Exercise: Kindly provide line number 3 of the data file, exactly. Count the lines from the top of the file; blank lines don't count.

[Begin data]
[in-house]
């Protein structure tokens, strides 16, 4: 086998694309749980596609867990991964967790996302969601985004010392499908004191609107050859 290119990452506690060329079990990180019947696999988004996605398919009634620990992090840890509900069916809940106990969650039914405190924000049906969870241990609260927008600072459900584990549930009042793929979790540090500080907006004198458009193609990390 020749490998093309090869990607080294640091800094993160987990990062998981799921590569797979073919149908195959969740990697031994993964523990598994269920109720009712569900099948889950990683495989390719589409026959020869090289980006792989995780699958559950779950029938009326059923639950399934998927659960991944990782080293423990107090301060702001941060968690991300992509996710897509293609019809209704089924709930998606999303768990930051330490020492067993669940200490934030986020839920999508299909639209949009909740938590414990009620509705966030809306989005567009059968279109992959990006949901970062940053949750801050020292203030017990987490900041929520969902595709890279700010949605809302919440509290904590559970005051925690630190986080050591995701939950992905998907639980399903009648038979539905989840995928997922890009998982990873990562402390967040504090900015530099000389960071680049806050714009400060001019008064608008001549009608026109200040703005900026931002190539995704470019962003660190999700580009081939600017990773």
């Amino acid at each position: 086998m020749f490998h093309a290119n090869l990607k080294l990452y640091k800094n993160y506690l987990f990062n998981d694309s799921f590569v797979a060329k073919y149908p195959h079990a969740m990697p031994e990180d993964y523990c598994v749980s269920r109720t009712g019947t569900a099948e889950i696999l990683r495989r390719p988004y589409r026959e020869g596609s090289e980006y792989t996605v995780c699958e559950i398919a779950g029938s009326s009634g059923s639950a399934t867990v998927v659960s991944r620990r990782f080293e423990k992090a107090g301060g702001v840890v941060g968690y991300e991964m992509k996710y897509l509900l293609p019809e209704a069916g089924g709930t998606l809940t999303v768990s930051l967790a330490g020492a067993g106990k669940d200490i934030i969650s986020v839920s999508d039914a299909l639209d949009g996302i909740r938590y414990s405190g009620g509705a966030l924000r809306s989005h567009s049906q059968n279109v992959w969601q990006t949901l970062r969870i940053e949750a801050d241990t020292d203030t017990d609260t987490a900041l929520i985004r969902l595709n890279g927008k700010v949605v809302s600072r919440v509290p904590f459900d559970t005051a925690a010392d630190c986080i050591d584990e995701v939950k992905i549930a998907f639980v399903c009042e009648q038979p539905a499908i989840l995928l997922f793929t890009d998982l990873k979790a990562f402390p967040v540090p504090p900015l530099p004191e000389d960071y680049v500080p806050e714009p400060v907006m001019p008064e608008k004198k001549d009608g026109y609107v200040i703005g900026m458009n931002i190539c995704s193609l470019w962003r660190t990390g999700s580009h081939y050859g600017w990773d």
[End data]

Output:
């Amino acid at each position: 086998m020749f490998h093309a290119n090869l990607k080294l990452y640091k800094n993160y506690l987990f990062n998981d694309s799921f590569v797979a060329k073919y149908p195959h079990a969740m990697p031994e990180d993964y523990c598994v749980s269920r109720t009712g019947t569900a099948e889950i696999l990683r495989r390719p988004y589409r026959e020869g596609s090289e980006y792989t996605v995780c699958e559950i398919a779950g029938s009326s009634g059923s639950a399934t867990v998927v659960s991944r620990r990782f080293e423990k992090a107090g301060g702001v840890v941060g968690y991300e991964m992509k996710y897509l509900l293609p019809e209704a069916g089924g709930t998606l809940t999303v768990s930051l967790a330490g020492a067993g106990k669940d200490i934030i969650s986020v839920s999508d039914a299909l639209d949009g996302i909740r938590y414990s405190g009620g509705a966030l924000r809306s989005h567009s049906q059968n279109v992959w969601q990006t949901l970062r969870i940053e949750a801050d241990t020292d203030t017990d609260t987490a900041l929520i985004r969902l595709n890279g927008k700010v949605v809302s600072r919440v509290p904590f459900d559970t005051a925690a010392d630190c986080i050591d584990e995701v939950k992905i549930a998907f639980v399903c009042e009648q038979p539905a499908i989840l995928l997922f793929t890009d998982l990873k979790a990562f402390p967040v540090p504090p900015l530099p004191e000389d960071y680049v500080p806050e714009p400060v907006m001019p008064e608008k004198k001549d009608g026109y609107v200040i703005g900026m458009n931002i190539c995704s193609l470019w962003r660190t990390g999700s580009h081939y050859g600017w990773d």